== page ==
Surgical masks also have small, bendable wires to help the mask stay in place, and are often tied behind the head or secured with ear ties. Such masks are one-time use only. If they are soiled or breathing becomes difficult, the mask should be carefully discarded and replaced, the FDA said.

Clear masks are an option, too

The NIDCD and the US Centers for Disease Control and Prevention suggest teachers and caregivers wear clear masks or cloth masks with a see-through plastic panel when interacting with young children learning to read, students learning new languages or people with hearing loss or disabilities.

That would certainly apply to caregiving in hospitals, nursing homes and long-term care facilities, and within families of mixed generations. Now it appears that there could be a new option, Tucci said, because the study found that “intelligibility is better with surgical masks.”

“It is worth emphasizing to the public that if they are struggling to communicate — for example if they have a close family member or friend who struggles to hear — it would be worthwhile to procure either surgical masks or masks with a transparent panel to see if that is helpful,” she said.

Helpful hints

There are also many other ways to improve communication.

First, try to avoid loud background noise. Turn off the television, music and other distractions or move to a quieter area.

Modulate your voice so your speech is deliberately clear and precise. This approach was just as easily understood with a mask on as when the mask was off, a separate new study published in Cognition found. Speaking this way is much more understandable than casual or emotionally charged and hurried speech.

“Altering speech rate and vocal intensity is also helpful,” said Fares, who co-authored a December 2020 study on coping strategies to ease communication with face masks

That means slowing down the pace of your speech, even when you’re excited or upset.

Speak face to face. Another good technique is “facing the communication partner directly,” Fares said. That ensures that the “communicator has the receiver’s attention while nothing is blocking the visual field between them.”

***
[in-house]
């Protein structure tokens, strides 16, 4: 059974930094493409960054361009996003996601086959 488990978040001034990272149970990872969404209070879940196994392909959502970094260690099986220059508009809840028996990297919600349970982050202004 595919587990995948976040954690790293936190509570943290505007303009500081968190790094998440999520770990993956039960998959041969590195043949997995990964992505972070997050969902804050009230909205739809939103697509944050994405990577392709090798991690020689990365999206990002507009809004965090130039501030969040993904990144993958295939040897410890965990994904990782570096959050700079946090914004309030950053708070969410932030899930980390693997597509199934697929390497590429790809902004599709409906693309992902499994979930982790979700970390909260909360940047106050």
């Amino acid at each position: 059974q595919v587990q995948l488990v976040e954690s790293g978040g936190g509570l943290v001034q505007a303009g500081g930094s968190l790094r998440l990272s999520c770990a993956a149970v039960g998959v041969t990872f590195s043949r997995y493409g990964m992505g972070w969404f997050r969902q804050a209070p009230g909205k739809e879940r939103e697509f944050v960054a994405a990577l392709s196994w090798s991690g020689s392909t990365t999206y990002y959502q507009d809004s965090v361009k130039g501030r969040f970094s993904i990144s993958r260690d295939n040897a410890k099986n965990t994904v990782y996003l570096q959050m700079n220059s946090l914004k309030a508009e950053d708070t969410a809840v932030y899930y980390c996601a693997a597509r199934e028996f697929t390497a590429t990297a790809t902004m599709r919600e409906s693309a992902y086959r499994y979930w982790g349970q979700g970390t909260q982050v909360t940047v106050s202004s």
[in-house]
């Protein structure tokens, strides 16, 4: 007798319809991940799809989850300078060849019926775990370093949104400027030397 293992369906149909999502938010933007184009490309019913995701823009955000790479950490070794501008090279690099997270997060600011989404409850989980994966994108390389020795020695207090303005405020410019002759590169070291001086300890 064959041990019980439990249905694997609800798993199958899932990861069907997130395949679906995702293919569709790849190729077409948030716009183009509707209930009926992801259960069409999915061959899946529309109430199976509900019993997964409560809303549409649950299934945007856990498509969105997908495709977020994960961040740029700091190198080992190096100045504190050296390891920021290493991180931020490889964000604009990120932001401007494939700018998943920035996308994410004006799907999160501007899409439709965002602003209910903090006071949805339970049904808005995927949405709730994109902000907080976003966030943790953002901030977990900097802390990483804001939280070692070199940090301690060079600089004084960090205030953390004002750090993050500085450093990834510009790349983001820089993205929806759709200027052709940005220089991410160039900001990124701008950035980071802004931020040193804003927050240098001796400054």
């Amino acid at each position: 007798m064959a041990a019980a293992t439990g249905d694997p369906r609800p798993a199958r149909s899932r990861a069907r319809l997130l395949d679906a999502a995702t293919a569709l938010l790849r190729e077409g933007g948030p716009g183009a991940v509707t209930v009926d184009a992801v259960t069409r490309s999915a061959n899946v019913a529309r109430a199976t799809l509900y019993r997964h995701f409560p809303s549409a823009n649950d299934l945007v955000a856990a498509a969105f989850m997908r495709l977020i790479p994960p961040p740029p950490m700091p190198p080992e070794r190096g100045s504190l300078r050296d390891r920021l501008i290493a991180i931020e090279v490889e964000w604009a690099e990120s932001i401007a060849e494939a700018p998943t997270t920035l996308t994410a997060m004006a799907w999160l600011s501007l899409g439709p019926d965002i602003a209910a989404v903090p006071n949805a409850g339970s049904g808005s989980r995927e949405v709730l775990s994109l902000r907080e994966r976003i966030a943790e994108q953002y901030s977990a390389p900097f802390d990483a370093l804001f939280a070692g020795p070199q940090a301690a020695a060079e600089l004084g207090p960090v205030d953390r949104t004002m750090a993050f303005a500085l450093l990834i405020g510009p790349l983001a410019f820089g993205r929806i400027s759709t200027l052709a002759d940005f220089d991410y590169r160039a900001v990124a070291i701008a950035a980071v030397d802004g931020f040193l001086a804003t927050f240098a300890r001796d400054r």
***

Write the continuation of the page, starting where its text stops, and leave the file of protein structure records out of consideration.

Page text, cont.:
Use nonverbal cues. This is critical for clear communication, experts said.

Face masks only cover the middle and lower parts of the face, Fares said, so speakers can use their eyebrows, eyes and upper cheeks to improve understanding.

“For example, the emotion of happiness is usually perceived when the corners of the lips rise upward. With face masks, happiness can be caught on the face by focusing on the wrinkles at the edge of the eyes,” Fares said. “The eyebrows, specifically, have been shown to help in conveying emotional expression and nonverbal communication.”

Take sadness, for example. People tend to raise the inner corners of the eyebrows, with eyelids loose, Fares explained.

“Expression of anger emphasizes the downward and central movement of eyebrows and the glaring eyes. The expressions of surprise and shock, however, are usually formed of elevated eyebrows,” he said.

Body movement can also facilitate communication. Nod in agreement, hold up a finger to request a chance to speak or lean in to show engagement. Watch the other person carefully for signs of confusion, such as lack of eye contact or slumping of the body.

Don’t be afraid to stop and ask the other person if they are having trouble. Check to make sure they understand the conversation, the NIDCD recommends. It’s also OK to write something down or use a talk-to-text application on a smartphone to facilitate communications.

Don’t take off your masks. Whatever you do, just don’t, experts say.

“First and foremost, the emphasis should be on the effectiveness of the masks for preventing the spread of the virus,” Toscano said. “Our study suggests that concerns about speech communication, on their own, don’t provide a compelling reason not to wear a mask in everyday settings.”